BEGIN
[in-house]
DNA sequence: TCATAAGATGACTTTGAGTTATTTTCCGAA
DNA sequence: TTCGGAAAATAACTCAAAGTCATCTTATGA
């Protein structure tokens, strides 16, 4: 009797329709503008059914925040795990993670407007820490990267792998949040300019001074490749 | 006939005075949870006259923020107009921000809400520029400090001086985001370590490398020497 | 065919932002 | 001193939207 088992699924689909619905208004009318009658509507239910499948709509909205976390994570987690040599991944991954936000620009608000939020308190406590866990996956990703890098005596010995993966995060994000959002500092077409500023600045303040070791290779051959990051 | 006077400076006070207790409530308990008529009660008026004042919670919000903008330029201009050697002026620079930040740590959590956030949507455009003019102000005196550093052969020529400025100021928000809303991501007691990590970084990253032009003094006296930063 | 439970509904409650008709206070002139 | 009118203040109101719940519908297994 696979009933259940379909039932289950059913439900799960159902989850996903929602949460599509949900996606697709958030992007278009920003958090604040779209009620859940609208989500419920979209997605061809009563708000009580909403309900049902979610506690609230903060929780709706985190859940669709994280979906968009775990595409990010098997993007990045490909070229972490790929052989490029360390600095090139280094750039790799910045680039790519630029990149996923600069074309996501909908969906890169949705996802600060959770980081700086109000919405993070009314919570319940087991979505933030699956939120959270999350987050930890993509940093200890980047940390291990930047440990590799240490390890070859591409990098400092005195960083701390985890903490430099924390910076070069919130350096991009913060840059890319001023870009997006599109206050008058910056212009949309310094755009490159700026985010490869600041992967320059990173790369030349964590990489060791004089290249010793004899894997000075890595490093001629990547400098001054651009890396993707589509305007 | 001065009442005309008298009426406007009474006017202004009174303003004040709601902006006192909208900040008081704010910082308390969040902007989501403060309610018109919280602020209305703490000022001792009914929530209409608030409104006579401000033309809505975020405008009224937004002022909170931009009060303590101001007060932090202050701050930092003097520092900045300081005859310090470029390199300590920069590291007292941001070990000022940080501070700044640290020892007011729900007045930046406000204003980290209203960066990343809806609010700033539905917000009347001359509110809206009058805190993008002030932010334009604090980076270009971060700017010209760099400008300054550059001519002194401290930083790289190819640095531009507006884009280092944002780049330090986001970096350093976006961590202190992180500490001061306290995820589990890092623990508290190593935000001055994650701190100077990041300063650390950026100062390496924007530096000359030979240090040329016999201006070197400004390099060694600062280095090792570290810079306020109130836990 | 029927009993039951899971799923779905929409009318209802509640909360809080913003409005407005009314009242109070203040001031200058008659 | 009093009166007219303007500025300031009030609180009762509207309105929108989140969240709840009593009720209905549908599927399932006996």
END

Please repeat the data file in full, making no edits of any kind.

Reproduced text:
[in-house]
DNA sequence: TCATAAGATGACTTTGAGTTATTTTCCGAA
DNA sequence: TTCGGAAAATAACTCAAAGTCATCTTATGA
């Protein structure tokens, strides 16, 4: 009797329709503008059914925040795990993670407007820490990267792998949040300019001074490749 | 006939005075949870006259923020107009921000809400520029400090001086985001370590490398020497 | 065919932002 | 001193939207 088992699924689909619905208004009318009658509507239910499948709509909205976390994570987690040599991944991954936000620009608000939020308190406590866990996956990703890098005596010995993966995060994000959002500092077409500023600045303040070791290779051959990051 | 006077400076006070207790409530308990008529009660008026004042919670919000903008330029201009050697002026620079930040740590959590956030949507455009003019102000005196550093052969020529400025100021928000809303991501007691990590970084990253032009003094006296930063 | 439970509904409650008709206070002139 | 009118203040109101719940519908297994 696979009933259940379909039932289950059913439900799960159902989850996903929602949460599509949900996606697709958030992007278009920003958090604040779209009620859940609208989500419920979209997605061809009563708000009580909403309900049902979610506690609230903060929780709706985190859940669709994280979906968009775990595409990010098997993007990045490909070229972490790929052989490029360390600095090139280094750039790799910045680039790519630029990149996923600069074309996501909908969906890169949705996802600060959770980081700086109000919405993070009314919570319940087991979505933030699956939120959270999350987050930890993509940093200890980047940390291990930047440990590799240490390890070859591409990098400092005195960083701390985890903490430099924390910076070069919130350096991009913060840059890319001023870009997006599109206050008058910056212009949309310094755009490159700026985010490869600041992967320059990173790369030349964590990489060791004089290249010793004899894997000075890595490093001629990547400098001054651009890396993707589509305007 | 001065009442005309008298009426406007009474006017202004009174303003004040709601902006006192909208900040008081704010910082308390969040902007989501403060309610018109919280602020209305703490000022001792009914929530209409608030409104006579401000033309809505975020405008009224937004002022909170931009009060303590101001007060932090202050701050930092003097520092900045300081005859310090470029390199300590920069590291007292941001070990000022940080501070700044640290020892007011729900007045930046406000204003980290209203960066990343809806609010700033539905917000009347001359509110809206009058805190993008002030932010334009604090980076270009971060700017010209760099400008300054550059001519002194401290930083790289190819640095531009507006884009280092944002780049330090986001970096350093976006961590202190992180500490001061306290995820589990890092623990508290190593935000001055994650701190100077990041300063650390950026100062390496924007530096000359030979240090040329016999201006070197400004390099060694600062280095090792570290810079306020109130836990 | 029927009993039951899971799923779905929409009318209802509640909360809080913003409005407005009314009242109070203040001031200058008659 | 009093009166007219303007500025300031009030609180009762509207309105929108989140969240709840009593009720209905549908599927399932006996």